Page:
Prime Minister Justin Trudeau takes part in an update on the COVID-19 pandemic in Ottawa on Tuesday, Dec. 15, 2020. Prime Minister Justin Trudeau is hinting that provinces that don’t want to work with Ottawa to improve standards in long-term care homes won’t get federal funding. THE CANADIAN PRESS/Sean Kilpatrick

Prime Minister Justin Trudeau takes part in an update on the COVID-19 pandemic in Ottawa on Tuesday, Dec. 15, 2020. Prime Minister Justin Trudeau is hinting that provinces that don’t want to work with Ottawa to improve standards in long-term care homes won’t get federal funding. THE CANADIAN PRESS/Sean Kilpatrick

No funds for provinces that don’t agree to improve long-term care standards, PM hints

He said Ottawa will help them cover the costs of those improvements

Prime Minister Justin Trudeau is hinting that provinces that don’t want to work with Ottawa to improve standards in long-term care homes won’t get federal funding.

In a year-end interview Wednesday with The Canadian Press, Trudeau said his government will “happily partner” with provinces and territories that want to boost standards in long-term care facilities.

And he said Ottawa will help them cover the costs of those improvements.

But he warned that provinces that don’t choose to take the federal government up on that offer will have some explaining to do to their own populations.

“The provinces that don’t choose to give their seniors the highest level of standards will be asked questions on that by the folks who are sending their moms and dads into those senior centres,” Trudeau said.

“And it will become a difficult answer for them to give.”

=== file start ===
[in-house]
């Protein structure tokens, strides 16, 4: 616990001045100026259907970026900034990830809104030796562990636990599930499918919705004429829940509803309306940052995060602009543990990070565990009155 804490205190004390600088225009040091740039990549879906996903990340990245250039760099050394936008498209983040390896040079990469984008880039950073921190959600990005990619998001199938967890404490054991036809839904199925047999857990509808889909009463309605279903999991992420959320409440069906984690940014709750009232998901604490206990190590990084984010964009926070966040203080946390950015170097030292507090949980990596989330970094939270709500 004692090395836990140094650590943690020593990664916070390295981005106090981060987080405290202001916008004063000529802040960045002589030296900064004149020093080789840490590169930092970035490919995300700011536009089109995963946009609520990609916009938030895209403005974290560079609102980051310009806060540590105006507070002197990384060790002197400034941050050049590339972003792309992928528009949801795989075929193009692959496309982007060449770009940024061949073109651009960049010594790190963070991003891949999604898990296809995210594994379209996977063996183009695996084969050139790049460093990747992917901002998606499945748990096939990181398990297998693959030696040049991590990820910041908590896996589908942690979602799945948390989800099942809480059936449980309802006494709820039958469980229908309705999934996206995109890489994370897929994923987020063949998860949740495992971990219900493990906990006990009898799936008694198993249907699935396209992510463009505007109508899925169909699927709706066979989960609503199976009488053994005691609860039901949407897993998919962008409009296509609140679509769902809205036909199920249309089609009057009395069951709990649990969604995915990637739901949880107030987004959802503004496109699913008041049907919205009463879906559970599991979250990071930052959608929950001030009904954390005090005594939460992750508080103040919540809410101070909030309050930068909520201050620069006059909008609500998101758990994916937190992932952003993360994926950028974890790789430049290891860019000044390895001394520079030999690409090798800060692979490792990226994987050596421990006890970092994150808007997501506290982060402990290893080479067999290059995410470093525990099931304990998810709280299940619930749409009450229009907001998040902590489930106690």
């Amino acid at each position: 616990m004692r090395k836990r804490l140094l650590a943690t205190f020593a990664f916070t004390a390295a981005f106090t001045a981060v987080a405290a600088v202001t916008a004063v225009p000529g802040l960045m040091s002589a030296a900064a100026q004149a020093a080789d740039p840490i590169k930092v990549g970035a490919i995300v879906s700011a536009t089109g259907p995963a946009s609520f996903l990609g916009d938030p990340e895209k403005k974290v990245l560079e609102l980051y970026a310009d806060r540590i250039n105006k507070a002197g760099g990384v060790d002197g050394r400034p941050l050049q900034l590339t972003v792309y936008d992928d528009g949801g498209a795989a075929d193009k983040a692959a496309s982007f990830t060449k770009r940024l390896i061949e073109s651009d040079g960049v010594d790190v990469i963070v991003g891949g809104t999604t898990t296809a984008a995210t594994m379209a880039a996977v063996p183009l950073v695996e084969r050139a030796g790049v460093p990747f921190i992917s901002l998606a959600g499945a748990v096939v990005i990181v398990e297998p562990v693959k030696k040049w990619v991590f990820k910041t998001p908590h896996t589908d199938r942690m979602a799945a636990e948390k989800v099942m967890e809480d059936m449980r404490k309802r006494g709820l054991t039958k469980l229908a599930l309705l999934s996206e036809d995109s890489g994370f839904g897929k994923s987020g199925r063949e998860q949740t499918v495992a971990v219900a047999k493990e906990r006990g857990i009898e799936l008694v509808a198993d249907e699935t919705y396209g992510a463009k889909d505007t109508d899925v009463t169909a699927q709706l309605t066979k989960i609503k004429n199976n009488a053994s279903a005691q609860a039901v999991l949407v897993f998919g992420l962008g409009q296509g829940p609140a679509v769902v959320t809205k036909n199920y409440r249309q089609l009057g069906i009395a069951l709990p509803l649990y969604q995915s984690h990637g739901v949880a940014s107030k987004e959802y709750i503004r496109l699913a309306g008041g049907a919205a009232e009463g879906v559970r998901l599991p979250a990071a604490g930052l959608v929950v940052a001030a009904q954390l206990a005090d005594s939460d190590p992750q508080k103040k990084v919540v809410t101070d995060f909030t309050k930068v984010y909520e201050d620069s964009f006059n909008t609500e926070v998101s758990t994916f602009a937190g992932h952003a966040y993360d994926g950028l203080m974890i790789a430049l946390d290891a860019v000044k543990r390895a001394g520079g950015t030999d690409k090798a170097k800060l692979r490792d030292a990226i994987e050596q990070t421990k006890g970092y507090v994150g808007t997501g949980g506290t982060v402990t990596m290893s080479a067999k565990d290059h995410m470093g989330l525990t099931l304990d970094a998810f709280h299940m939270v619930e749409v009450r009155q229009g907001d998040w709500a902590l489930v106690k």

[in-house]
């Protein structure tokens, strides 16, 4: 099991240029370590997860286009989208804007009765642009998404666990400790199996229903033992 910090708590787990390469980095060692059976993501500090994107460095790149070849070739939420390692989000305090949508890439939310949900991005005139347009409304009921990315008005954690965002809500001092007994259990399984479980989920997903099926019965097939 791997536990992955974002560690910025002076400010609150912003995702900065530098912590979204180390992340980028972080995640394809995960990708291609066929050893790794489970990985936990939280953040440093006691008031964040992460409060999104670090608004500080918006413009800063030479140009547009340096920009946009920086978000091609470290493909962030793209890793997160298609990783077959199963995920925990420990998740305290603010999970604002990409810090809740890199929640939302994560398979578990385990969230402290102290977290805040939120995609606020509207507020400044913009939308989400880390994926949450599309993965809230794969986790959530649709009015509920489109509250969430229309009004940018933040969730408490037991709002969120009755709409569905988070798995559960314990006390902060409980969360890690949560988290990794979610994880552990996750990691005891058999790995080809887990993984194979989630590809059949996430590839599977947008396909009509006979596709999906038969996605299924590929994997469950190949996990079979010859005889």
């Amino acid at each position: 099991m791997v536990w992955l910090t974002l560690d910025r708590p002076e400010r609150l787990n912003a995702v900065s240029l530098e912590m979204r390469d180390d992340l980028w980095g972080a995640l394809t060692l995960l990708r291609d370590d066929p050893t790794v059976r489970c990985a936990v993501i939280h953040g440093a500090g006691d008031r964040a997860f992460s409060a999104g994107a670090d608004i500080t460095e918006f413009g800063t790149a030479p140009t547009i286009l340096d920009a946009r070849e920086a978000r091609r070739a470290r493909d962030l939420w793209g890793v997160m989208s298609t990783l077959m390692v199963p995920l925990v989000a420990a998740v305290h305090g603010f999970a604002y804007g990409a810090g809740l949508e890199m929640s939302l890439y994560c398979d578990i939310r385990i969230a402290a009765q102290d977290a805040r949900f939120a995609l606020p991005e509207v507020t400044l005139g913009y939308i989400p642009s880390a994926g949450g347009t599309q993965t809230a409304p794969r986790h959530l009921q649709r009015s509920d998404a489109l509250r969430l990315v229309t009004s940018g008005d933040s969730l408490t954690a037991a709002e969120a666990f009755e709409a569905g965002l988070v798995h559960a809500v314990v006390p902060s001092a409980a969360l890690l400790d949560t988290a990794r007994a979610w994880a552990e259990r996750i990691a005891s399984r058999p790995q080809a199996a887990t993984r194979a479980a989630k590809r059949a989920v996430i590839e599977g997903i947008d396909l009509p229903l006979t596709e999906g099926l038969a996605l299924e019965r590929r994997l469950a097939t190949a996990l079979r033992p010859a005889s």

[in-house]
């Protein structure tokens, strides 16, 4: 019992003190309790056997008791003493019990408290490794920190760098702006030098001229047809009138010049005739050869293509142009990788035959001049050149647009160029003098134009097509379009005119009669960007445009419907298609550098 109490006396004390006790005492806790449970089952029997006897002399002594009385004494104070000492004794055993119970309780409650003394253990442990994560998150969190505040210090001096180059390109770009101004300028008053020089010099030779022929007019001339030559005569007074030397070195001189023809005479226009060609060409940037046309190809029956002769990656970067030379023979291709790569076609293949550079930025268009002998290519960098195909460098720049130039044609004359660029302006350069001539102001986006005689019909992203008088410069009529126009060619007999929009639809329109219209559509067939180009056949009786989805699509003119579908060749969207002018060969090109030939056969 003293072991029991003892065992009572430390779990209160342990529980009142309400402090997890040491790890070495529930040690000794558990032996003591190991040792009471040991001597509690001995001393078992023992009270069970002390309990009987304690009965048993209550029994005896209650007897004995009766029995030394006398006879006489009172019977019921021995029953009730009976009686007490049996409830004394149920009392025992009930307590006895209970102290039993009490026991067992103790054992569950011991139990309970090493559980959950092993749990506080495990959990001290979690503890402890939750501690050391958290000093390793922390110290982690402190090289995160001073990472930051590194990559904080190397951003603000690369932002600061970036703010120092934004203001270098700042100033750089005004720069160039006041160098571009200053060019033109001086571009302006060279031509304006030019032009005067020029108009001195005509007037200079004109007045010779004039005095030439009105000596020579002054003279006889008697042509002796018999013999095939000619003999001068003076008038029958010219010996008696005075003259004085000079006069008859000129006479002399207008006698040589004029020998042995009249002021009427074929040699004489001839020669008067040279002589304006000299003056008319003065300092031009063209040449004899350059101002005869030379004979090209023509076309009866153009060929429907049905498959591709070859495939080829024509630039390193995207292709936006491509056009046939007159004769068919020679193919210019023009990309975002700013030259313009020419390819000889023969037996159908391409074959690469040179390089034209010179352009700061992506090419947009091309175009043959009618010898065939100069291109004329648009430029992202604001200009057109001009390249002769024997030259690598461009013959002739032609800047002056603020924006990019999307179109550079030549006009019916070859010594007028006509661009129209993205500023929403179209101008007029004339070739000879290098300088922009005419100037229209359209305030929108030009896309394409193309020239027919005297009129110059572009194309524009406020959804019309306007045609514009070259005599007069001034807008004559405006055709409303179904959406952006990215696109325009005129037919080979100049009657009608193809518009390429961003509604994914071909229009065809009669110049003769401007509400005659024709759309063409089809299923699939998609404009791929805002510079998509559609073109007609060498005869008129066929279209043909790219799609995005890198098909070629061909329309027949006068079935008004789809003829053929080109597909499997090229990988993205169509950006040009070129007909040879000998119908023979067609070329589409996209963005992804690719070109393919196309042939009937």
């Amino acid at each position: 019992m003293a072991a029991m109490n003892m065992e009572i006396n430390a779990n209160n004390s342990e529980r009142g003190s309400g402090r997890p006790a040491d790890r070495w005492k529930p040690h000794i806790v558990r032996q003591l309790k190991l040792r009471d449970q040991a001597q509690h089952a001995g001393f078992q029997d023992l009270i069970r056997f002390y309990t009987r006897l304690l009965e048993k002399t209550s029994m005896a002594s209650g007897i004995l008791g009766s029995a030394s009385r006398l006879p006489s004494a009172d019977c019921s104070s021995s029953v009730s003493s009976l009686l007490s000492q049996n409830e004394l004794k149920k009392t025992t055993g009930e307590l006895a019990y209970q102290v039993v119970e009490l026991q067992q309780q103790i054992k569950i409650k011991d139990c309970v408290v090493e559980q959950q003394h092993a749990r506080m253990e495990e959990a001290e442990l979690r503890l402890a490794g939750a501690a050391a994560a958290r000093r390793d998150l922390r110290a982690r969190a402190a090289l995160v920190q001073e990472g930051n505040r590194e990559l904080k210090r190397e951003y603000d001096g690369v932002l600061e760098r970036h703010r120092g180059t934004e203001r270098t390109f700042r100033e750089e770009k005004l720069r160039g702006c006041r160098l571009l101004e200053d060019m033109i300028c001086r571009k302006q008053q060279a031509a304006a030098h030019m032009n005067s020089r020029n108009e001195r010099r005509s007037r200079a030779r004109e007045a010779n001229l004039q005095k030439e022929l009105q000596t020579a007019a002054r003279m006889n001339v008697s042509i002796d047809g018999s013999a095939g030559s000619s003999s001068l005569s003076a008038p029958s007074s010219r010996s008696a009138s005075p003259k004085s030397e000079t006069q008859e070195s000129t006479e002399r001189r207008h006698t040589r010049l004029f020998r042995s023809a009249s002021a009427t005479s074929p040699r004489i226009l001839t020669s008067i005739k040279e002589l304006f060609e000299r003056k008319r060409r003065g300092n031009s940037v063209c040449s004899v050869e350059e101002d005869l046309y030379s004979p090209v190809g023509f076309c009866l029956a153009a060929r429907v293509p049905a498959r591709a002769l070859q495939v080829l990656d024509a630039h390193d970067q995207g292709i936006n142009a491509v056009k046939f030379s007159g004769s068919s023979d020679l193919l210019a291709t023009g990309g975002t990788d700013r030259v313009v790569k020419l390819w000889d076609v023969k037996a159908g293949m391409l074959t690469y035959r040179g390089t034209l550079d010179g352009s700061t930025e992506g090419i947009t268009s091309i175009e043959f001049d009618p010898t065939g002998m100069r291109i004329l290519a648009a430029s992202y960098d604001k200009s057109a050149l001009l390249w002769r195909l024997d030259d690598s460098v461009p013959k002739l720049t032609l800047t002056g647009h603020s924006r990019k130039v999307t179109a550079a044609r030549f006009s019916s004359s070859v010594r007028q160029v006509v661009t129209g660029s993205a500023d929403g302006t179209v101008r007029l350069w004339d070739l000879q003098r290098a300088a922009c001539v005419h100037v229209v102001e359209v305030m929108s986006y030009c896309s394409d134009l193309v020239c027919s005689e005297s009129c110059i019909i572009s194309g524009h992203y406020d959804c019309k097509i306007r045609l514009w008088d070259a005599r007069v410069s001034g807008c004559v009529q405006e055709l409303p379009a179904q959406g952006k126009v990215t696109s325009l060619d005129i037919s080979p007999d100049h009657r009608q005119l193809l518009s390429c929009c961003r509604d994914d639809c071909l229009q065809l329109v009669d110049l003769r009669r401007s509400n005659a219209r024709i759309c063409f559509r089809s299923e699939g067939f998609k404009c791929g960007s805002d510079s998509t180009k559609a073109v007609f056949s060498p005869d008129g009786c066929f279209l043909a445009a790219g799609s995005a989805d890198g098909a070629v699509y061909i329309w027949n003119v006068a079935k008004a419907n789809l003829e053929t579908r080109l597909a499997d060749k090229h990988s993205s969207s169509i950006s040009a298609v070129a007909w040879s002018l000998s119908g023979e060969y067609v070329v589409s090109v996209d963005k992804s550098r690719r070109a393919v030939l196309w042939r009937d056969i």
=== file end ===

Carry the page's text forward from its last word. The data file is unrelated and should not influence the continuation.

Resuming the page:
The COVID-19 pandemic has exposed deplorable conditions in some long-term care homes, particularly in Ontario and Quebec. Reports on conditions in the worst-hit homes have revealed appalling examples of neglect, abuse and unsanitary conditions.

Residents of long-term care facilities account for more than than 80 per cent of the COVID-19 deaths in Canada.

Delivery of health care is a provincial area of responsibility and some premiers, particularly Quebec’s Francois Legault, have strenuously objected to idea of the federal government setting national standards for long-term care facilities or setting any conditions on funding provided for health care.

The premiers have unanimously demanded that Ottawa immediately increase its annual, unconditional health transfers to provinces and territories by at least $28 billion a year, money that is sent with no strings attached.

“I don’t see what the federal government knows about nursing homes,” Legault said last week after Trudeau failed to acquiesce to the premiers’ demand during a daylong, first ministers’ video conference.

“If he wants to help with nursing homes and hospitals, he has to boost recurring funding.”

Legault’s views have been echoed by other premiers, including Ontario’s Doug Ford and Saskatchewan’s Scott Moe. But premiers in the Atlantic provinces been more open to the idea of federal funding specifically tied to improving conditions in long-term care homes.